Throughout these decades of recovery and boom times, Memphis continued to draw a rising tide of African-American migrants. Laborers, would-be entrepreneurs, teachers, and musicians flooded into the relatively free atmosphere of the city’s south side, the hub of which was Beale Street. Although the city remained strictly segregated, the Beale Street area became a vibrant, largely self-contained black community, complete with doctors, lawyers, druggists, insurance brokers, schools, churches, retail stores, and theaters, unfettered by the oppressive Jim Crow laws or intrusive white police. Two black newspapers circulated in the area, and a black-owned bank had opened by 1910. Beale Street was home to the South’s first African-American millionaire, Robert Church, a former slave who not only financed a park and an auditorium for the city’s black residents but also contributed mightily with his financial support to the reinstatement of the city’s charter in 1893. Meanwhile the black Primrose Club and Toxoway Tennis Club catered to a sophisticated social set. By the first decade of the twentieth century, Beale Street had become “the Negro Main Street of America.”

Memphis had given birth to the blues, and black musicians streamed up Highway 61 out of the Delta to make it on Beale.

During this period Memphis acquired a well-deserved reputation as a raucous city of sin, the “Sodom of the New South.” Prosperous and bustling, it was also a tough river town. In 1905 the city emerged as the murder capital of the country, a dubious distinction it would not relinquish for three decades.

In the 1920s a newspaperman named Gilmore Millen described Beale as a “street of business and love and murder and theft—an aisle where … merchants and pawnbrokers, country Negroes from plantations, créole prostitutes and painted fag men, sleepy gamblers and slick young chauffeurs, crooks and bootleggers and dope peddlers and rich property owners and powdered women … and labor agents and blind musicians and confidence men and hard-working Negroes from sawmills and cotton warehouses and factories and stores meet and stand on corners and slip upstairs to gambling joints and rooming hotels and barber shops and bawdy houses.” But Millen left the most important ingredient out of this colorful stew, the thing that made Beale Street, and for that matter Memphis itself, exhilarating: its music. Music roiled like river rapids along the four-block stretch that seemed to be a world all to itself. It was in this exotic, wide-open environment that W. C. Handy, a thirty-two-year-old black bandleader from Florence, Alabama, would “discover” a new musical form, the blues. An accomplished, formally trained musician who had performed in minstrel shows and toured with his orchestra across the South, Handy arrived in Memphis in 1905 and set up his musical headquarters in Pee Wee’s Saloon on Beale Street, a famous hangout for local musicians. He quickly established a considerable local reputation, and in 1909 E. H. Crump, a young candidate for mayor who would come to dominate Memphis and Tennessee politics for almost half a century, commissioned Handy to write a campaign song for him. Crump was courting the black vote and wanted a tune that would attract African-Americans without alienating white voters. For years Handy had listened to the rhythms of the Delta singers and guitar pickers, the harmonica players and scrub-board artists who congregated in the parks and played for pennies all along Beale Street, and for Crump’s campaign song he hit on the idea of suffusing these rich Delta rhythms with full European instrumentation. The result was “Mister Crump,” which, like the candidate, became a local hit. The song, with altered lyrics, soon reappeared as “Memphis Blues,” and in subsequent years Handy used the same formula to compose a series of hits, notably “Beale Street Blues” and “St. Louis Blues,” that put both the genre and the city on the musical map.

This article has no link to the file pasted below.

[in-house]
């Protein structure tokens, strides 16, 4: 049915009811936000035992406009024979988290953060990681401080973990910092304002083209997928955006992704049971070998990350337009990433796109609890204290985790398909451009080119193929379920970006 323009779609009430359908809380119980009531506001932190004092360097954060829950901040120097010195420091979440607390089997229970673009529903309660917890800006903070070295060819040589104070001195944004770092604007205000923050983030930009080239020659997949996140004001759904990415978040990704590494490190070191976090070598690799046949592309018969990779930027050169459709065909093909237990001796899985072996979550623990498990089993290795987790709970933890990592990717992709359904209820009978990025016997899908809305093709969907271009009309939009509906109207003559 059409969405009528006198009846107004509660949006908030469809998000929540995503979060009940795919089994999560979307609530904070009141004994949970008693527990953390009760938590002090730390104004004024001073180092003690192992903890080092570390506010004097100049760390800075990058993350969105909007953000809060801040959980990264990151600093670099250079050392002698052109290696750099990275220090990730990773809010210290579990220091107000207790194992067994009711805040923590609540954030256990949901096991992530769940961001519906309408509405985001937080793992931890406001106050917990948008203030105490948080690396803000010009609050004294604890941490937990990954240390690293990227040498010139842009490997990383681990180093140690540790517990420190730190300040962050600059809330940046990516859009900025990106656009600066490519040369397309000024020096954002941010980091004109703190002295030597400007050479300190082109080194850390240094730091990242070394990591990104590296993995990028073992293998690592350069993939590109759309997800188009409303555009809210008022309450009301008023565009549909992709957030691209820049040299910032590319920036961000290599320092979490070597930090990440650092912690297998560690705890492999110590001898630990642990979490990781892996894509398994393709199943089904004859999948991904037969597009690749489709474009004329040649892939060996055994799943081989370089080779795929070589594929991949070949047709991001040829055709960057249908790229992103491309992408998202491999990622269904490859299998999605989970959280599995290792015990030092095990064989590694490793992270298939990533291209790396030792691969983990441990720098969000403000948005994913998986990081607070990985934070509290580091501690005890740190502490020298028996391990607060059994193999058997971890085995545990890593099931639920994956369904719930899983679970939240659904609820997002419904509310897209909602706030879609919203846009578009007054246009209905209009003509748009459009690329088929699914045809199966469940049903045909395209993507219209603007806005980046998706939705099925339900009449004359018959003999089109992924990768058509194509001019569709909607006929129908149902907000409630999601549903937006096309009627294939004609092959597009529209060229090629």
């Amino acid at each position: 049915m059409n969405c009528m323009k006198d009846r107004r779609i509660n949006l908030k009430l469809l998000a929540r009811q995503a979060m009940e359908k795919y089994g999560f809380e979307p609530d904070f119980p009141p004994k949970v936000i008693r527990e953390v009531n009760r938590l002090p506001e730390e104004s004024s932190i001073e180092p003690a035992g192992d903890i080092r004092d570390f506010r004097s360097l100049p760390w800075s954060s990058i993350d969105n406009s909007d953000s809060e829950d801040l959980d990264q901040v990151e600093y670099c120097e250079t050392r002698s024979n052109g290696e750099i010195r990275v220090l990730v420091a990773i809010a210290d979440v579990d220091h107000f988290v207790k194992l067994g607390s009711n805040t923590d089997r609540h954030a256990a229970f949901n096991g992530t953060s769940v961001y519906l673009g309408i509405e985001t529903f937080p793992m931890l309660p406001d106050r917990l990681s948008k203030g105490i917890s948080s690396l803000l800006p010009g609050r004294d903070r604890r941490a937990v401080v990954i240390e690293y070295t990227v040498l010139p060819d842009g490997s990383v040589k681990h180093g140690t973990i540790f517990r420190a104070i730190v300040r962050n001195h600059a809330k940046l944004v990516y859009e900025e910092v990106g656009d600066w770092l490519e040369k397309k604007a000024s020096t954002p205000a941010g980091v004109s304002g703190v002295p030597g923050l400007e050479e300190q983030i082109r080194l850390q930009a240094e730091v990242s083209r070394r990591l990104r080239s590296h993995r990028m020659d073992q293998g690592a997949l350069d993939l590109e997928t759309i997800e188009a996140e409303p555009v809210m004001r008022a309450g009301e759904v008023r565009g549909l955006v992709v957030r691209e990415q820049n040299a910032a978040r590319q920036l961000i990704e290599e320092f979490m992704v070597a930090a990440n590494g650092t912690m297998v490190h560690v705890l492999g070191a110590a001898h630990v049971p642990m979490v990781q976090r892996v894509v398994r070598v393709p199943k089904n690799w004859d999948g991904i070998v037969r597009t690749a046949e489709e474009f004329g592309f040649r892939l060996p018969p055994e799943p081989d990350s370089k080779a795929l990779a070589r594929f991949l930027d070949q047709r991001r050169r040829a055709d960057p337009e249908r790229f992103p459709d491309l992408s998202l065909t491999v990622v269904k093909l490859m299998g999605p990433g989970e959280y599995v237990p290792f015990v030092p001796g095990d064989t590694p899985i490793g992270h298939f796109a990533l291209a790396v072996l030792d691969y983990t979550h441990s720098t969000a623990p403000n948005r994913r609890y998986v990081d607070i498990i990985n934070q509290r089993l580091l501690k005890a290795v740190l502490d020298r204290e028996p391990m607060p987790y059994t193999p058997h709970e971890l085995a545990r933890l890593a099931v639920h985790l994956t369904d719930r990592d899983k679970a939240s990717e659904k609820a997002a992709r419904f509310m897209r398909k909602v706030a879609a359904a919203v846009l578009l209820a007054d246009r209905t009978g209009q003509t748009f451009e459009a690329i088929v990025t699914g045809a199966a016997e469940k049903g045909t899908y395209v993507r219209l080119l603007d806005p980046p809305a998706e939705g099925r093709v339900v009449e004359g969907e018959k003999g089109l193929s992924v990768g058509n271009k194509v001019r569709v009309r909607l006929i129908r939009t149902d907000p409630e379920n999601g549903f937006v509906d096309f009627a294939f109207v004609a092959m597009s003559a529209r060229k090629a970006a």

Everyone seemed to agree that, thanks to W. C. Handy, Memphis had given “birth to the blues,” and the city quickly became a mecca for black musicians who streamed up Highway 61 out of the Delta to make it in the clubs and juke joints that flourished on Beale Street. Memphis Minnie McCoy and Peter Chatman, better known as Memphis Slim, two of the most influential blues figures of the thirties and forties, launched their careers on Beale Street, as did Howlin’ Wolf and Muddy Waters, who later set the tone for the Chicago school of blues. Music seemed to be everywhere, from the churches, with their rollicking gospel choirs, to the street corners and park benches, filled with blues musicians just off the bus, and the rowdy saloons and smoke-filled dives that dotted Beale Street.